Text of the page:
Thursday night found Dodd Living room packed with over 100 people eagerly tilting their heads toward a row of chairs positioned in front of the fireplace. The crowd was ready to take part in one of mankind’s oldest oral traditions: that of Super Storytime.
Organized by Storyboard, Super Storytimes are a deviation from the standard Storytime, in which one nominated individual spends about an hour telling a personal story in Paresky every Sunday evening. For Super Storytime, six individuals from the College community told short personal stories organized around a central theme. The theme for this event, being so close to Valentine’s Day, was love. In all, the six speakers told five stories from different perspectives that could have proved to even the bitterest of cynics that true love can and does exist.
The first speaker was Sarah Jensen ’17, who described the evolution of her relationship with her boyfriend, Joe, a current junior at Bowdoin. The pair has been dating since 2010. She related how, as best friends, they shared the privilege – and the challenge – of growing up together.
For Jensen, the major shift in the relationship was in their transition from high school to college. After coincidentally sitting in on the same class at Middlebury while touring colleges as high school seniors, the pair realized in that, in order to grow as people, they needed to attend separate colleges. Throughout their first year of college, what may seem like a relationship doomed to fail instead blossomed, though not without its bumps in the road. Despite the miles that separated them, the two have remained a part of each other’s lives.
“We’ve given each other the space to grow up in going to different schools, and [we] still cared enough to get to know who the other was becoming,” Jensen said. “I think a lot of people think we’re crazy for doing what we do, but I think we’re lucky to have found each other.”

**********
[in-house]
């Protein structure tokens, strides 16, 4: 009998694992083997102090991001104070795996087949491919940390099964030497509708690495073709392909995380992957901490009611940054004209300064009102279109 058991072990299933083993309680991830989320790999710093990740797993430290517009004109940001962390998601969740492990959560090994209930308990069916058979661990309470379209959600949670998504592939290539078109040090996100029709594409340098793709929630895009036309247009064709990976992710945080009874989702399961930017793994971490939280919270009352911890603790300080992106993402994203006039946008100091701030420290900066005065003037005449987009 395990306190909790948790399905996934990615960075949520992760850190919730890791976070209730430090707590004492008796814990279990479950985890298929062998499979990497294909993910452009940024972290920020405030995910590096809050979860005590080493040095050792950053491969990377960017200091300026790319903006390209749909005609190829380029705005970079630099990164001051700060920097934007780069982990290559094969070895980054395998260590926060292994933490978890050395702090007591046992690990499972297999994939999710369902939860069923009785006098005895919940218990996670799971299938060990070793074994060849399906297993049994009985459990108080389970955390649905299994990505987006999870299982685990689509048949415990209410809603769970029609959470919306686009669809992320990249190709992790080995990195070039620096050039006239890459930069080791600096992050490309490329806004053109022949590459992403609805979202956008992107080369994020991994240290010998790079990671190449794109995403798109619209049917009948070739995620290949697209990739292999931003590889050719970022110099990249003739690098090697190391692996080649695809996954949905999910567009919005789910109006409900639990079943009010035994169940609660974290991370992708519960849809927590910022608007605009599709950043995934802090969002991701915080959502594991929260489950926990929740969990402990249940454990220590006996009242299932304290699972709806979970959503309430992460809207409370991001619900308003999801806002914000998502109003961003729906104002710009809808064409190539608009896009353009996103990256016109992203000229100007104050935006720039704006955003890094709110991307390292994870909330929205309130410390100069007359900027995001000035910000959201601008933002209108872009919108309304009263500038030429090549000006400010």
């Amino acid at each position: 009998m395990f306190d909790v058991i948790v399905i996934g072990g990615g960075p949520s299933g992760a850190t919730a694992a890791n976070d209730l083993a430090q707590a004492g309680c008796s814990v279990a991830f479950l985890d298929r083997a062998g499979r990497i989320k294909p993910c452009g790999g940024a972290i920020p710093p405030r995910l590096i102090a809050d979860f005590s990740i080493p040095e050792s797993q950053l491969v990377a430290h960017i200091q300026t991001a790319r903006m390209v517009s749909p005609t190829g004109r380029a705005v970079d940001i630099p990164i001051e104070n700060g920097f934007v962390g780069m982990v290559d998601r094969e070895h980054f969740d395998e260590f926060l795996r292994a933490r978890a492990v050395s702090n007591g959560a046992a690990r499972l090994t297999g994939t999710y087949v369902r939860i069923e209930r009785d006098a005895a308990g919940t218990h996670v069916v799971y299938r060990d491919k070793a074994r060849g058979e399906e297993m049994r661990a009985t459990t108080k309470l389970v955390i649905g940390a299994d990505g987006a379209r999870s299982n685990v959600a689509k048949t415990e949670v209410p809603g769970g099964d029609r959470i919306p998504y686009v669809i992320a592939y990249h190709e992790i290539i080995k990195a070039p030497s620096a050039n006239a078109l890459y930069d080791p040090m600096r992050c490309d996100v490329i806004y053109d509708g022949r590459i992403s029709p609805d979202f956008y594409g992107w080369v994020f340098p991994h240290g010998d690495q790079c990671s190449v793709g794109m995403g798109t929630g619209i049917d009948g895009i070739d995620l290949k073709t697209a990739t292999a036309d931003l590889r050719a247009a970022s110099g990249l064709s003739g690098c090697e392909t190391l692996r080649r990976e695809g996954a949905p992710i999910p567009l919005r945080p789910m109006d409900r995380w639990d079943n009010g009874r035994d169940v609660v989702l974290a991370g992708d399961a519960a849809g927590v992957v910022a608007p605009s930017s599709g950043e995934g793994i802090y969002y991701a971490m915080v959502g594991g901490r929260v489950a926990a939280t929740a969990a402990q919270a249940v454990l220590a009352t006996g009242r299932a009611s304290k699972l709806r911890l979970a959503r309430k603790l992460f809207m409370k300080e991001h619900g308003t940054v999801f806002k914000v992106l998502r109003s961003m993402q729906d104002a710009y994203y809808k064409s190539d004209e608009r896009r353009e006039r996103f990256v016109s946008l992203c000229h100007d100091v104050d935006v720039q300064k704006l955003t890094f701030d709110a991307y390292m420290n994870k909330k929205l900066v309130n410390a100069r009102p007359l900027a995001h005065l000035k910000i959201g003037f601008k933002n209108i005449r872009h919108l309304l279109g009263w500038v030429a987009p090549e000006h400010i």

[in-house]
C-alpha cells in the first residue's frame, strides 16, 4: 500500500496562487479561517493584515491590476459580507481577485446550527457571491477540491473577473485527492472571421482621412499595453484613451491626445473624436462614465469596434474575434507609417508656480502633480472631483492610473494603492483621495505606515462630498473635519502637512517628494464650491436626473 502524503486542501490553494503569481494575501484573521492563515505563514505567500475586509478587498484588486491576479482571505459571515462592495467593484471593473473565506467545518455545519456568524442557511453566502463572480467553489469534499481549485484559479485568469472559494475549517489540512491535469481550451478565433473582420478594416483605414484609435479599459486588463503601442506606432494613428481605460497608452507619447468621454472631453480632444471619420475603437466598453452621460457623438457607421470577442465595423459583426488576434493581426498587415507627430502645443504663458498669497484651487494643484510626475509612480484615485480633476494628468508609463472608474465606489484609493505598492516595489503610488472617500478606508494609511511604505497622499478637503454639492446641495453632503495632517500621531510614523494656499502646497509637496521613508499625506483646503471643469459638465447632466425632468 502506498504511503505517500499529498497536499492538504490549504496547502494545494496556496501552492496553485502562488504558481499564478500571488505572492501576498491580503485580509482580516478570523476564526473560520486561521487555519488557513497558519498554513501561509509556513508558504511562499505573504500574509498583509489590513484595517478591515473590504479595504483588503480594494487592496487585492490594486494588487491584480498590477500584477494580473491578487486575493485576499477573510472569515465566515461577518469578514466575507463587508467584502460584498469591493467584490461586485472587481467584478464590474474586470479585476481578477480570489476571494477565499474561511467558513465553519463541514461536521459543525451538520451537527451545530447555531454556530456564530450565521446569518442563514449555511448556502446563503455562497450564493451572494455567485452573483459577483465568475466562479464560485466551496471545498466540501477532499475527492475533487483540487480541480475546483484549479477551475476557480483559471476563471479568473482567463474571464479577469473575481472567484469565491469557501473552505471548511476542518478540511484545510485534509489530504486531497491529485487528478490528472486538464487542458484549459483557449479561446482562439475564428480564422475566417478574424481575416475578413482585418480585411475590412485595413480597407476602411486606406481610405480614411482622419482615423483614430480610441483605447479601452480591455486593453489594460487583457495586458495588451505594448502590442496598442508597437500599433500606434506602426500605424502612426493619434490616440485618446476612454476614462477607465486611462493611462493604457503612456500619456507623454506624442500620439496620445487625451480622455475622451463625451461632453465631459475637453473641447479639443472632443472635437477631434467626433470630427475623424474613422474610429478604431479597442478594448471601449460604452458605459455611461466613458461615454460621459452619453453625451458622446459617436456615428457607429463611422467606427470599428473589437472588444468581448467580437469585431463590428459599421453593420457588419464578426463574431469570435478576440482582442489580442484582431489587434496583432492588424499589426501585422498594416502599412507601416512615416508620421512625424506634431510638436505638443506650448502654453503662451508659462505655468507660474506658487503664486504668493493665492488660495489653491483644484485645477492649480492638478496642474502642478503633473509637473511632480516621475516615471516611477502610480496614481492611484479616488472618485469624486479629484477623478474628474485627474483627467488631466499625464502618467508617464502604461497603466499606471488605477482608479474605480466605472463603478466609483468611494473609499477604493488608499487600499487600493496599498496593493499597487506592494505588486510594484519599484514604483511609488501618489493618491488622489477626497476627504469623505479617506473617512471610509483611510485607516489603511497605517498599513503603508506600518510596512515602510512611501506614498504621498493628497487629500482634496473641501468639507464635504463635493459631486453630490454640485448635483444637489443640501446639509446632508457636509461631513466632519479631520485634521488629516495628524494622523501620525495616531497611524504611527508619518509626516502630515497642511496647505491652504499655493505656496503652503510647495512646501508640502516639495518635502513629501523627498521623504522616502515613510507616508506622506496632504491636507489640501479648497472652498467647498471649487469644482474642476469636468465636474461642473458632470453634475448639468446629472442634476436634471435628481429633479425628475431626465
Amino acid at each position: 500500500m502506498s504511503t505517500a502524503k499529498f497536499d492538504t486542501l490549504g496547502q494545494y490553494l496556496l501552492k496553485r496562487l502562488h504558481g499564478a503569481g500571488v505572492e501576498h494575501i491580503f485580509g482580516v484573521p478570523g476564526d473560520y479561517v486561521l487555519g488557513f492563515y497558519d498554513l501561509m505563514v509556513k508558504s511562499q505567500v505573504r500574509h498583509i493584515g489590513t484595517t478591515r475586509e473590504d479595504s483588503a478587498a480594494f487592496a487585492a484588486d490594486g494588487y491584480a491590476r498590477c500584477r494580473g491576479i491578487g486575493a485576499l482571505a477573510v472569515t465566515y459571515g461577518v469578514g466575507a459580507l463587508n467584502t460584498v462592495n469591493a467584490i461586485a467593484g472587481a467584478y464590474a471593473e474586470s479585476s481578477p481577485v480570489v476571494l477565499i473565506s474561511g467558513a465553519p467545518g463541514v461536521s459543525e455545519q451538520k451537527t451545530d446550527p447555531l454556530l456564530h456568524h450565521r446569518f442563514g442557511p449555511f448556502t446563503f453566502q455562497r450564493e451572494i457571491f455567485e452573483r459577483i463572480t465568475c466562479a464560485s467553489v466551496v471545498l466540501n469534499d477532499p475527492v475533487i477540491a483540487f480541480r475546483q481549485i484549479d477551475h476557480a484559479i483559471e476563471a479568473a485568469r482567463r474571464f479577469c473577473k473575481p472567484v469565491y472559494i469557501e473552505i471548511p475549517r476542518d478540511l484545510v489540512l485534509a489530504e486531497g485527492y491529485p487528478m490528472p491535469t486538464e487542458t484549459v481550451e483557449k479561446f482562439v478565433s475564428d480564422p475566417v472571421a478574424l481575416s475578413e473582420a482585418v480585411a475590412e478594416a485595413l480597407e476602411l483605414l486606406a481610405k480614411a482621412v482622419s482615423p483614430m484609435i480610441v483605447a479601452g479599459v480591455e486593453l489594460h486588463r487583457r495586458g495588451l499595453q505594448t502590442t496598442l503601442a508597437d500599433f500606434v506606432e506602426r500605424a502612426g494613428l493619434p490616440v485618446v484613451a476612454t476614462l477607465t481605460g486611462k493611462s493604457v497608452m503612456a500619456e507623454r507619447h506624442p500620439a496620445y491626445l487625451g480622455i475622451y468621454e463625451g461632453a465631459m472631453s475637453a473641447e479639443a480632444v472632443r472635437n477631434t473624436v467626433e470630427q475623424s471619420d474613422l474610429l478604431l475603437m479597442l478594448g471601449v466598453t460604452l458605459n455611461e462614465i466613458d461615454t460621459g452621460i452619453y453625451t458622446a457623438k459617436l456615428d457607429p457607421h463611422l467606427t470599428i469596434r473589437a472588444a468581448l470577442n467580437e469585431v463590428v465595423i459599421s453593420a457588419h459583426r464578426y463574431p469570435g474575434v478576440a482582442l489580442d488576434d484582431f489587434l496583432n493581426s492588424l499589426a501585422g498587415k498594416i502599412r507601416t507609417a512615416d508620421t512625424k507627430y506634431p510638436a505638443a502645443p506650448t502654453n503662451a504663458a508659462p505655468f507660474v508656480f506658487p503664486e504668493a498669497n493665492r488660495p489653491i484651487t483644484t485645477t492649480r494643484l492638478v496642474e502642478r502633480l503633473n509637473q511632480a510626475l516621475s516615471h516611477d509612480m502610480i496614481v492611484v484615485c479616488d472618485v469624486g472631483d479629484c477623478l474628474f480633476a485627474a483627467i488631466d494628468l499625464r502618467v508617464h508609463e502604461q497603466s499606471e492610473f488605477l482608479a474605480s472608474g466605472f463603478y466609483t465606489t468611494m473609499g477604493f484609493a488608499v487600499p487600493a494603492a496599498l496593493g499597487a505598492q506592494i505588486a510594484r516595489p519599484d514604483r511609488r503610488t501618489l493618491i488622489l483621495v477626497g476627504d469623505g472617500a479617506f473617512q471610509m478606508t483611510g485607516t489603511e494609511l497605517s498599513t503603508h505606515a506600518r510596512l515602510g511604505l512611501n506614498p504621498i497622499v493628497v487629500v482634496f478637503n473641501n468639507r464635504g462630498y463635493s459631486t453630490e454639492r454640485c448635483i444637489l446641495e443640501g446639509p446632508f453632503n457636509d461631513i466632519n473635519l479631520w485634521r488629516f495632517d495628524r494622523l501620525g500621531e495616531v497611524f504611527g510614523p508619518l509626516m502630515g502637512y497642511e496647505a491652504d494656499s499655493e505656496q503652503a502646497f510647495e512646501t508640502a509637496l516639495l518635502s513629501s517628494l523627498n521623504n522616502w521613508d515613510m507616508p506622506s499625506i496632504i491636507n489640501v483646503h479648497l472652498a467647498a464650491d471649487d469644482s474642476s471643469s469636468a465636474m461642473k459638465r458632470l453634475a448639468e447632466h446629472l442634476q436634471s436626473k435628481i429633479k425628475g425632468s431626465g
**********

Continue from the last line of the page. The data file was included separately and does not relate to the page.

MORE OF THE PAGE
Next up was Caroline Atwood ’16, whose idyllic summer romance was one for the ages. Her epic tale, set in Grand Canyon National Park on Scott and Bernice Lewis’ annual spring break trip, tells of her infatuation with a handsome park ranger, steel-toed boots and all. She wove the story together with literary finesse, from the glove that he “accidentally” dropped on the trail that she eagerly returned to him, to the moment where they admitted their feelings for each other while watching the sunset on “lover’s bench.”
Carolyn Miles, associate director of student athlete services, then told the story of her spouse Natalie, whom she first met at the summer camp where they had both worked in college. They married illegally in 2005, after which they treasured the time they could spend together while Natalie, a professional soccer player in England who lacked a visa, was able to remain in the United States. From announcing her marriage to her conservative family, to finally securing a green card for her spouse, to giving birth to and raising their children, Miles demonstrated the importance of taking chances and making sacrifices to be with the person you truly love.
“I think it’s super important for you guys to just keep up your loves and passions and work for them, because it will work out, hopefully,” Miles said.
Andrew Bloniarz ’18 told a refreshing story of platonic love: the affection he received from all of his friends throughout his life and the fulfillment he receives from interacting with others.
Bloniarz did make a cheeky pass at romantic love when joking about his desire to meet more people once starting high school. “I decided I wanted to stop spending my nights alone, so I started dating. I dated myself,” he said.
Bloniarz joined clubs and sports teams, and his high school teammates started regarding him as a “doting mother.” His affectionate tendencies have since flowered at the College, where he has received back all of the love he has put into the campus community. His story highlighted the vital importance of platonic love, one that can be easy to forget, especially around Valentine’s Day.
The final speakers were a pair of recent alums, Tatum Barnes ’15 and Taylor Bundy ’13, who told a joint story about their relationship while at the College and after graduation. Bundy, who graduated two years before Barnes, related the challenge of finding love late in her college career, and maintaining a close relationship while first working in New York, and then returning to the College to work at the Career Center while Barnes was a senior.
Barnes explained the challenges of supporting his partner, who was at a very different stage in her life, from afar. He provided comfort and support despite gaps in understanding while still at the College. Their story included all of the hesitation that comes with the typical college romance and valuable lessons learned after entering the real world.
After hearing all of the stories, it was clear that Super Storytime was the ultimate feel-good event, celebrating love in all the right ways – and just in time for Valentine’s Day.